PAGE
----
"China has made great progress in achieving inclusive growth in recent years in view of its improvement in per capita income and poverty reduction, which is mainly owing to the important effect of trade in services on boosting balanced, sustainable and inclusive growth," Harsha Singh, deputy director-general of the World Trade Organization, told a forum at the China International Fair for Trade in Services.
"A major way to achieve inclusive growth is advancing producer services while the introduction and innovation of governmental policies and supervision are needed."
Sun Zhenyu, head of the China Society for WTO Studies and former Chinese ambassador to the WTO, added that services, especially producer services including transport, modern logistics, finance, information and business, will play a key role in China's urbanization and economic growth.
"The government's responsibility is creating a level environment for competition between different enterprises, which is the basis for boosting services, especially producer services. In addition, only reforms can end monopolies, in some competitive industries in particular, and thus stimulate the development of services," Sun said.
He added that the training of personnel demanded in producer services will be a major task for education while modern measures, such as IT and the Internet of Things, should be introduced to promote services development.
Xia Jiechang, a researcher at the National Academy of Economic Strategy at the Chinese Academy of Social Sciences, said that China is a leading country in manufacturing but producer services were not well developed.
China's starting level for developing producer services was low. It served as the world's equipment manufacturer in the past decade while the country is now transiting from traditional services to producer services and reforms need to be deepened, Xia said.
Sun added that China should take trade in services as a new way to further integrate into the world economy and the government needs to introduce new moves in opening-up to boost the trade in services.
Meanwhile, different countries should liberalize and facilitate investment and trade in services, which will drive up the sluggish world economy.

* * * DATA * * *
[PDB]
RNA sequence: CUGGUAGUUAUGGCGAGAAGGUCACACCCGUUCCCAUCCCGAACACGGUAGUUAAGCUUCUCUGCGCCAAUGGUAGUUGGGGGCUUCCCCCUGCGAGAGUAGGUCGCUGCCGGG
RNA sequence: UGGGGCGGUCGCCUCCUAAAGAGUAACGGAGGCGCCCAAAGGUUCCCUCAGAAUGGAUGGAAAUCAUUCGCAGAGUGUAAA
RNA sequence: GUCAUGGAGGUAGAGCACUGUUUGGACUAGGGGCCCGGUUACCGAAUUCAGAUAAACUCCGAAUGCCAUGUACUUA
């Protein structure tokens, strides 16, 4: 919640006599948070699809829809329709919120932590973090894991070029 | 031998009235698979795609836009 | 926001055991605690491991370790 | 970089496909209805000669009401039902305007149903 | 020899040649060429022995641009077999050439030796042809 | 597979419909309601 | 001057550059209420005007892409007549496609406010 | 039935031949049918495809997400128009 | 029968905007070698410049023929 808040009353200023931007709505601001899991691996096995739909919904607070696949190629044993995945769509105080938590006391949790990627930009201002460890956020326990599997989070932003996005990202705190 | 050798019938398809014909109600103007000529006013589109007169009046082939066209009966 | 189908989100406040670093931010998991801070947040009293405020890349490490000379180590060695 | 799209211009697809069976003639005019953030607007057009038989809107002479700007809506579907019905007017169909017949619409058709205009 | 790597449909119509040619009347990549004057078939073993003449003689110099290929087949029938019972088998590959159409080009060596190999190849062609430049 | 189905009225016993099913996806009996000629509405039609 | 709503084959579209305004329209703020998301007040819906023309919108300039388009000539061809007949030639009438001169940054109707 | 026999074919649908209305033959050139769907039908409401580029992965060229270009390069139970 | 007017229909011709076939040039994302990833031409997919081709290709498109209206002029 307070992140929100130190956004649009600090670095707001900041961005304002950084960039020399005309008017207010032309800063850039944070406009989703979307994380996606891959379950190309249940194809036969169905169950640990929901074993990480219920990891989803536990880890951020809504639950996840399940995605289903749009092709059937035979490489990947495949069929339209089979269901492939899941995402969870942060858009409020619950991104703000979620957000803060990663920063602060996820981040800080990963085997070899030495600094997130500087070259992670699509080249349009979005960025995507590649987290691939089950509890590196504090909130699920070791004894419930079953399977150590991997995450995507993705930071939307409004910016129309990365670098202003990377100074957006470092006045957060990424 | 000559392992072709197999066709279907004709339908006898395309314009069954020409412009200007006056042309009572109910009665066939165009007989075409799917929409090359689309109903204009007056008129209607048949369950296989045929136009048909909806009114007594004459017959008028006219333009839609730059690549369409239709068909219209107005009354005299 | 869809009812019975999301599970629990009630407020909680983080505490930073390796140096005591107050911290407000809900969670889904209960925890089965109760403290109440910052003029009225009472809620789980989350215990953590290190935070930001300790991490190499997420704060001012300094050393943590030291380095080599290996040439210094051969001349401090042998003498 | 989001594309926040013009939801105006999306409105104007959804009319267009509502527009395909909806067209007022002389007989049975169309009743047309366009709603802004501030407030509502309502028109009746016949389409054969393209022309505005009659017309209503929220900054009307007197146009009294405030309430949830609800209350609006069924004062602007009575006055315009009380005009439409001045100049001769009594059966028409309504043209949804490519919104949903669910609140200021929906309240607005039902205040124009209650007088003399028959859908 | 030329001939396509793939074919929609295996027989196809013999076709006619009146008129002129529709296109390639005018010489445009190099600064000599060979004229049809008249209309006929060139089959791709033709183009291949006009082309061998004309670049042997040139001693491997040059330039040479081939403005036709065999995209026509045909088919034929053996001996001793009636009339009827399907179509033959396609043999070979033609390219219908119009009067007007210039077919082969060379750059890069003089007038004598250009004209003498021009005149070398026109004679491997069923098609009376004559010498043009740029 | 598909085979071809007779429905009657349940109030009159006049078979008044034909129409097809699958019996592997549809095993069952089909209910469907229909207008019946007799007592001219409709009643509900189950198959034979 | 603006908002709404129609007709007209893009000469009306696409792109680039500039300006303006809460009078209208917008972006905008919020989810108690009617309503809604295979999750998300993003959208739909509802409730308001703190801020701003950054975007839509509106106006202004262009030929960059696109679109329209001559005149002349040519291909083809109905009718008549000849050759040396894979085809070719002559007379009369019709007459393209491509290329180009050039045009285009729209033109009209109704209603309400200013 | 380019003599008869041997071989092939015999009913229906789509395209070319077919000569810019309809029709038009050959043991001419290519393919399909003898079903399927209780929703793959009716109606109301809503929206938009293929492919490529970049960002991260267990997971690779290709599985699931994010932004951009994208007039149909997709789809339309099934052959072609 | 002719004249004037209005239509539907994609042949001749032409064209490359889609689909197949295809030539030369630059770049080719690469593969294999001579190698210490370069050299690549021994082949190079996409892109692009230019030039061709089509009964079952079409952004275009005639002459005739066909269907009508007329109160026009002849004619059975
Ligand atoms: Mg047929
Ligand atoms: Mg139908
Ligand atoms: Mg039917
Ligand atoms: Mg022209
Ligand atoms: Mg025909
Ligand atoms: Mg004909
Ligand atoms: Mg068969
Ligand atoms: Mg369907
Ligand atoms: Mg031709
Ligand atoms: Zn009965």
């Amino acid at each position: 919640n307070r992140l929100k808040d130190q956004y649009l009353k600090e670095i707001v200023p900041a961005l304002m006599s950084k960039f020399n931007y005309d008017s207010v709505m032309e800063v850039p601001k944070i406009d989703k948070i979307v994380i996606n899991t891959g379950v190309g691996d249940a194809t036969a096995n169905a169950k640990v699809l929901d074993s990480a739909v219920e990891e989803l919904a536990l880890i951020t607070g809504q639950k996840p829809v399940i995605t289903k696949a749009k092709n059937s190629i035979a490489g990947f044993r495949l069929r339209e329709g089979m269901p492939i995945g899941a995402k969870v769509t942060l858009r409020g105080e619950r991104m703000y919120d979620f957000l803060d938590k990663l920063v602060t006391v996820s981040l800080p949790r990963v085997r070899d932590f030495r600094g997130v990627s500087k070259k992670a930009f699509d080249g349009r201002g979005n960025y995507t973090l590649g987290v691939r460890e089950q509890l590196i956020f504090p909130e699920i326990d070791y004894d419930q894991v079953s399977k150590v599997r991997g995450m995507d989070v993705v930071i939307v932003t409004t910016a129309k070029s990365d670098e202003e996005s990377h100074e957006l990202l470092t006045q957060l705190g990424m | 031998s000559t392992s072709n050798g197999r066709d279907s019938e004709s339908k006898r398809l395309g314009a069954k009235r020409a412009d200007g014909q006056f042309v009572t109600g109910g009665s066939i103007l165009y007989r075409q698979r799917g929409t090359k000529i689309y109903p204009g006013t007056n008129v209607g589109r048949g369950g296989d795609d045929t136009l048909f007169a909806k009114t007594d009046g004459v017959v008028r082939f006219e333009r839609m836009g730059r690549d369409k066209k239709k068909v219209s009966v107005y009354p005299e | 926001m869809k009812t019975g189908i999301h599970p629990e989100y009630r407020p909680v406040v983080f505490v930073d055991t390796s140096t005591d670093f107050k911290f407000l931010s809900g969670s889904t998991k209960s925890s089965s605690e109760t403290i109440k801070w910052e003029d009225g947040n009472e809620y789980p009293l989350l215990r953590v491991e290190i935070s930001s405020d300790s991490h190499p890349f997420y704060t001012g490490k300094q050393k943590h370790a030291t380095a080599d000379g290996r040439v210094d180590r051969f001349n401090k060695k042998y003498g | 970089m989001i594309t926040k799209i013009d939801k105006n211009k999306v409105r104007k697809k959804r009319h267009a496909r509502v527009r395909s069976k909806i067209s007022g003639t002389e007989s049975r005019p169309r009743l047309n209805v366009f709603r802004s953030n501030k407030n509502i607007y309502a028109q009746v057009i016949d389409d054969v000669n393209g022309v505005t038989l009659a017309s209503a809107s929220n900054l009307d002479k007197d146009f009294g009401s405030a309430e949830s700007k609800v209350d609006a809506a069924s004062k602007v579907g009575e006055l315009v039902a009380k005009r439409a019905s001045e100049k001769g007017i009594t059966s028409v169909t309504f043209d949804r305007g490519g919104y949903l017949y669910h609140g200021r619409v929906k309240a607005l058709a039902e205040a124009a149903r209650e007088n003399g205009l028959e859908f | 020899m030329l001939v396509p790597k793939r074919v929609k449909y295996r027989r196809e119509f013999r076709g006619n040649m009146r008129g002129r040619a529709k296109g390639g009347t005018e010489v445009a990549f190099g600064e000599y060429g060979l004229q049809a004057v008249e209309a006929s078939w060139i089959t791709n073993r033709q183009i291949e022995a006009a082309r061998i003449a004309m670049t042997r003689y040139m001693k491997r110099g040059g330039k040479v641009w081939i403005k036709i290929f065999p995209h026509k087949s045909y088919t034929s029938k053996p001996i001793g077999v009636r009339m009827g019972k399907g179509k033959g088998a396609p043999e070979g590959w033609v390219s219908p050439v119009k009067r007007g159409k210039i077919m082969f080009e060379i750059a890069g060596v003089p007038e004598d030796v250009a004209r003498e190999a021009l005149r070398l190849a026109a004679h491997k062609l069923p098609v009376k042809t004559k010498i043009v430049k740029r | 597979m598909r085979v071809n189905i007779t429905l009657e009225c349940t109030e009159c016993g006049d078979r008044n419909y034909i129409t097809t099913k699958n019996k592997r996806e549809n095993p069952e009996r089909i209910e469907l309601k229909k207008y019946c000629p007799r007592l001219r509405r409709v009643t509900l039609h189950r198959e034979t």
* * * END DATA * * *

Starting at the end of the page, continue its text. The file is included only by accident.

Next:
Supachai Panitchpakdi, secretary-general of United Nations Conference on Trade and Development, said that developing services trade is challenged by insufficiency in the supply chain and management, as well as lagging negotiations on trade in services.
"The government should introduce more support in policies while services enterprises suffer from a structural shortage of manpower and the training of suitable workers is really urgent," said Yang Dong, deputy president of Dalian Software Park Co Ltd.
The software park, created in 1998, allows the world's large and medium-sized IT-related companies to set up shop for development.
Hong Xiaodong, deputy director of the department of WTO affairs at the Ministry of Commerce, said that "the government should, first of all, have sufficient awareness of producer services and its role in growing the economy".
"Favorable policies are also needed to boost producer services," Hong said.
"Governments should devote more efforts in innovating mechanisms and building up a fair environment rather than offering subsidies," Hong added.
What's more, the government should also promote design, research and development, management and sales to enhance the competitiveness of China's producer services while the potential is huge for advancing reforms to open up services sector, Hong said.
In 2012, the value added in the services sector accounted for 44.6 percent of GDP and employment in the services sector made up 36 percent, which remarkably falls behind developed economies and also trails some developing countries.